Semi-public spaces are larger areas in which an individual can incorporate with their "tribe" or community, cultivating a sense of belonging and purpose. These may be more open spaces, and could be similar to a grassy plain, which foster socialization and collaboration within a community.

2. Indoor & Outdoor Spaces

Within each kind of space, a key component to fostering happiness and wellbeing, while simultaneously reducing tension, stress, and aggression is creating a visual connection with nature, both indoors and outdoors.

Views of nature

Every room in the Östra Psychiatric Hospital has at least one window with views of nature in the outside world. This is a key architectural feature as it allows for a sense of connection with the outdoors, even when one is in a more enclosed space.

 

Outdoor space Ostar

Views of green space are available in every room of the hospital.

Bringing nature indoors

Bringing elements of nature to the interior space is just as essential as views of outdoors. Whether it be a natural plant or moss wall, the use of natural building and furniture materials like wood or bamboo, or creating rooms which mimic natural landscapes, biophilic design provides a sense of tranquility and calm. These biophilic design elements increase attention and focus, and promote an overall sense of wellbeing and happiness.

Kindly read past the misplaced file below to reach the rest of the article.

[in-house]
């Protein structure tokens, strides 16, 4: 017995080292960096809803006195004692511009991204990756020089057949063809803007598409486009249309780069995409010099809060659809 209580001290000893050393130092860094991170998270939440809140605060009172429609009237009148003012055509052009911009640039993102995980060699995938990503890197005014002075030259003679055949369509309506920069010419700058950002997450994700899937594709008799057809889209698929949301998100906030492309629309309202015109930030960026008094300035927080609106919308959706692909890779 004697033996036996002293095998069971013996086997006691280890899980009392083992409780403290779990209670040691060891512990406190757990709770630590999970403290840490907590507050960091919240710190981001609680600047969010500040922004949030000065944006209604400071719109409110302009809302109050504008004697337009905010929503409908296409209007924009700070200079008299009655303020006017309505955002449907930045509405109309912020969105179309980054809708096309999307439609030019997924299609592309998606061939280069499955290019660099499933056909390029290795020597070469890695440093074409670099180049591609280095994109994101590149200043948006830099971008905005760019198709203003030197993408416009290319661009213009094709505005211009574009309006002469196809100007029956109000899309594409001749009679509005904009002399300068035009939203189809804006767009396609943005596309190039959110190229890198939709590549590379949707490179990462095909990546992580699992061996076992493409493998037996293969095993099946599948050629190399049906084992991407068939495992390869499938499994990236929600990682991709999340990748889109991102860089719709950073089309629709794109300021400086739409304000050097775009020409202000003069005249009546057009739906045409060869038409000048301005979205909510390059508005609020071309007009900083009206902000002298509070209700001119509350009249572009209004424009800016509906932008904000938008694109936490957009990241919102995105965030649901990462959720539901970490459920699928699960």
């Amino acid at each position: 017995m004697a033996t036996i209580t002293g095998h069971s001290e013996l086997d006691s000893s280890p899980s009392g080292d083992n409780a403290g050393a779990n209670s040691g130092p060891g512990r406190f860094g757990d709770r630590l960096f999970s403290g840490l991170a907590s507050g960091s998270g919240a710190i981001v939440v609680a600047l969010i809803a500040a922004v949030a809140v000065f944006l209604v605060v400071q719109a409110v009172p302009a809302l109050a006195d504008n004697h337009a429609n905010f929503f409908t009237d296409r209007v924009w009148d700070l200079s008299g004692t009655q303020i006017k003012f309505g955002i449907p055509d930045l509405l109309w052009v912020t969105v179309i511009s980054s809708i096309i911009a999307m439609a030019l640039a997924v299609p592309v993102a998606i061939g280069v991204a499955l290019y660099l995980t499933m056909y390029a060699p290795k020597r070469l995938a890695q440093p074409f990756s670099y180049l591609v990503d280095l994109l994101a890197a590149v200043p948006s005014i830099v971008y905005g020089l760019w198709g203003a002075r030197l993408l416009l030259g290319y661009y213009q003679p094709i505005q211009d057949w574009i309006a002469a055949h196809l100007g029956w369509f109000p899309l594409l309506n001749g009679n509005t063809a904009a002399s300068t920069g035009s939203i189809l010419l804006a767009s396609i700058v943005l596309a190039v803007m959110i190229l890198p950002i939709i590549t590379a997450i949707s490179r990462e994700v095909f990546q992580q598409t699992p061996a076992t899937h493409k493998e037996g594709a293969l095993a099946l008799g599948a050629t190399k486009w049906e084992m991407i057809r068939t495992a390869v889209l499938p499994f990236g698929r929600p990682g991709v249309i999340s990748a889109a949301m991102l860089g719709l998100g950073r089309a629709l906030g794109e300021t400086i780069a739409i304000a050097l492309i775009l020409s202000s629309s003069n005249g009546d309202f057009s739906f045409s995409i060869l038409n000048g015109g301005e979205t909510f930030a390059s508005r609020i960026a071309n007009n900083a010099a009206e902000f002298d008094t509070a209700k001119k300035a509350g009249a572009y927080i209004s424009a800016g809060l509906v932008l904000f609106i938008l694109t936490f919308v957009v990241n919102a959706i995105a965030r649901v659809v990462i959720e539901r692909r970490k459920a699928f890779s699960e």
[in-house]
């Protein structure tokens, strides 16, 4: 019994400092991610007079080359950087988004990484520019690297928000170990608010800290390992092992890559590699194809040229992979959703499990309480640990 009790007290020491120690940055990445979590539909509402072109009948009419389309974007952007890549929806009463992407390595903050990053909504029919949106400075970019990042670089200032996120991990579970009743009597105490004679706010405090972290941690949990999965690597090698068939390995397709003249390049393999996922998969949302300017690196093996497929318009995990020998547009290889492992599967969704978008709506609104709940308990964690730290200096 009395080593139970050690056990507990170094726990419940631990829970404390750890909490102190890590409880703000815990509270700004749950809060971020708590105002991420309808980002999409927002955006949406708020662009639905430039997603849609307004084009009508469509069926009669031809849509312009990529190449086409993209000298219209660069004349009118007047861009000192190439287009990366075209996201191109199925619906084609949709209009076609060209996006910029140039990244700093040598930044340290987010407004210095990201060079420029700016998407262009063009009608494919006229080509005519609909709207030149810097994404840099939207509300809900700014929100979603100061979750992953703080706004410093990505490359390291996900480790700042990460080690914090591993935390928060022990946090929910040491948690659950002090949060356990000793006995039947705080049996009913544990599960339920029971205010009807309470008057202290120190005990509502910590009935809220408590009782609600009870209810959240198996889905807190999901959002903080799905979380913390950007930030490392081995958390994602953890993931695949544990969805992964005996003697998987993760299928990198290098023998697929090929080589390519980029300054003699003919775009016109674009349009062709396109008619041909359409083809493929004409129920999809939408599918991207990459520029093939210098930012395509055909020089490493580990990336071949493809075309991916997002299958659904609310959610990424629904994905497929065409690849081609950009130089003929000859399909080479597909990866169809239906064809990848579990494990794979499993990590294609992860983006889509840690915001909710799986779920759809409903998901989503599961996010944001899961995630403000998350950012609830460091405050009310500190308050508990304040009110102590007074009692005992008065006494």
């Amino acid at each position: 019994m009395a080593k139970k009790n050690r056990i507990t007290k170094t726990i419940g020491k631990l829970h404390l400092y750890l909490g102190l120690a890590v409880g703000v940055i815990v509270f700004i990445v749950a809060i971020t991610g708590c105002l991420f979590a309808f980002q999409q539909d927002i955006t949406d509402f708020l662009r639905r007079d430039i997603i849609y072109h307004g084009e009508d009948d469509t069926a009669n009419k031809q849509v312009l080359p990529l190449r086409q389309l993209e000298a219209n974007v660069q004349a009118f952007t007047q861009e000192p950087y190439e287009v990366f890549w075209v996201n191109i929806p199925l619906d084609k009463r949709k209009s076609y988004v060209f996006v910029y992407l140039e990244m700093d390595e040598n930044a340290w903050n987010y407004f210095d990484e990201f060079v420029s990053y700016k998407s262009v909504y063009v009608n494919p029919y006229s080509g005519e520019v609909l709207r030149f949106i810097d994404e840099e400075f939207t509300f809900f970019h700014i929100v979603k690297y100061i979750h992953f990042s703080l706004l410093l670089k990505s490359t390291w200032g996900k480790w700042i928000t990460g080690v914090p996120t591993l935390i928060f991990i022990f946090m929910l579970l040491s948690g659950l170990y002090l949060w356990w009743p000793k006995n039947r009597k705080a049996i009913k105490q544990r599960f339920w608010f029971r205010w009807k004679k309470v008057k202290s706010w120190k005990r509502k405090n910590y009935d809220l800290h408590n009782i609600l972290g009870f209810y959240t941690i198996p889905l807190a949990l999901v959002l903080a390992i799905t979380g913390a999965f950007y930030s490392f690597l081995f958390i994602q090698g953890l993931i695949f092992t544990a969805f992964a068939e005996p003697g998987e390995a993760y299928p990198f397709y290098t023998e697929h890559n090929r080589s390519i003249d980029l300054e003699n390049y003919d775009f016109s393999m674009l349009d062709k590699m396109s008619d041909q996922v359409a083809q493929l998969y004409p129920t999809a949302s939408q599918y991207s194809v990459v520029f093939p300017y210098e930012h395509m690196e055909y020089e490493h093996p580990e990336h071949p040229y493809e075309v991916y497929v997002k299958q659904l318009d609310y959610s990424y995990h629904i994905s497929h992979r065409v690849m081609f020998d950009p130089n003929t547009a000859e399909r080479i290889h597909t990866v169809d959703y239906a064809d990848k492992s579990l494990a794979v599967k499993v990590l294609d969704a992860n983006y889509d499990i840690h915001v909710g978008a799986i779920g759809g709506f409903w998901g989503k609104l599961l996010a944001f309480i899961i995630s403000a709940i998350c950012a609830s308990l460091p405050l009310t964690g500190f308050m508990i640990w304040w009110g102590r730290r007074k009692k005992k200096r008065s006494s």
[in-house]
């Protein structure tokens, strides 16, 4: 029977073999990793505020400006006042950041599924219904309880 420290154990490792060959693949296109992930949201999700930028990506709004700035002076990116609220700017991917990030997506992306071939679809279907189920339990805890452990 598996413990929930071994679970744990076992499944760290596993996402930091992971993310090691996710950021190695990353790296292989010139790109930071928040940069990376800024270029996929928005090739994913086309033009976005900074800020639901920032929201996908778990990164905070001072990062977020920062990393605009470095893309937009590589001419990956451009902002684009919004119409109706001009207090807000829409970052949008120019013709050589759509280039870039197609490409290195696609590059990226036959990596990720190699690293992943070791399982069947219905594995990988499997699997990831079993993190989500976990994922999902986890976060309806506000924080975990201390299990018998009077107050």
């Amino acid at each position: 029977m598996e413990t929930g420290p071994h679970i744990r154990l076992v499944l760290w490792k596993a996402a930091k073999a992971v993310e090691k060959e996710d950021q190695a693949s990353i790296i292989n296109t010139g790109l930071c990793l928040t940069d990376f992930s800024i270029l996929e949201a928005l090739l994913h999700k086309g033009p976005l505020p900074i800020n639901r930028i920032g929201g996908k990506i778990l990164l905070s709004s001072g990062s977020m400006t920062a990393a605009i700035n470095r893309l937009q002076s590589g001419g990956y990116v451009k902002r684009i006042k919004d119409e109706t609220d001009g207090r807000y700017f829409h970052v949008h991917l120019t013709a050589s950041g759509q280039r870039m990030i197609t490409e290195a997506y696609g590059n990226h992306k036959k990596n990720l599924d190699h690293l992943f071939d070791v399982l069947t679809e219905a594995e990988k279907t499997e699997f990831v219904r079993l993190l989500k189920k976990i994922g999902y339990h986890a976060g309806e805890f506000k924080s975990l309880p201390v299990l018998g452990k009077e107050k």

3. Natural Lighting Promotes Natural Rhythms

Access "varying intensities of light and shadow that change over time to create conditions that occur in nature" are huge mind, body, and mood enhancers, Terrapin Bright Green. Exposure to natural light throughout the day from windows, skylights, and light features all contribute to great wellbeing and promote natural circadian rhythms, the regulation of sleep-wake cycles in all humans. 

As shown in the case study of White Architecture's design of Östra Psychiatric Hospital, it is important to incorporate private, semi-private, and semi-public spaces to promote feelings of safety and reduce stress. Windows with a view of and access to an outdoor natural space as well as biophilic interior design is critical to patient and staff wellbeing. Finally, a space must have dynamic and diffuse light to align circadian rhythms.

Final thoughts

The global health challenges of the 21st century require a new way of thinking and a change in the organisation of healthcare services through an approach that considers human needs in their entirety, and not in a strictly therapeutic sense. According to several studies, the humanisation of healthcare spaces and contact with nature can empower the patient and have a positive impact by reducing stress and pain and improving emotional wellbeing. However, further studies are required not just in order to deepen our understanding of the human-nature relationship and its impact on health, but also to change our approach regarding patients’ health by considering a new vision of medicine, healthcare and healing environment.

 

*Credit to Terrapin Bright Green for the Ostra Psychiatric Hospital case study and to White Architecture for designing such a unique healing space.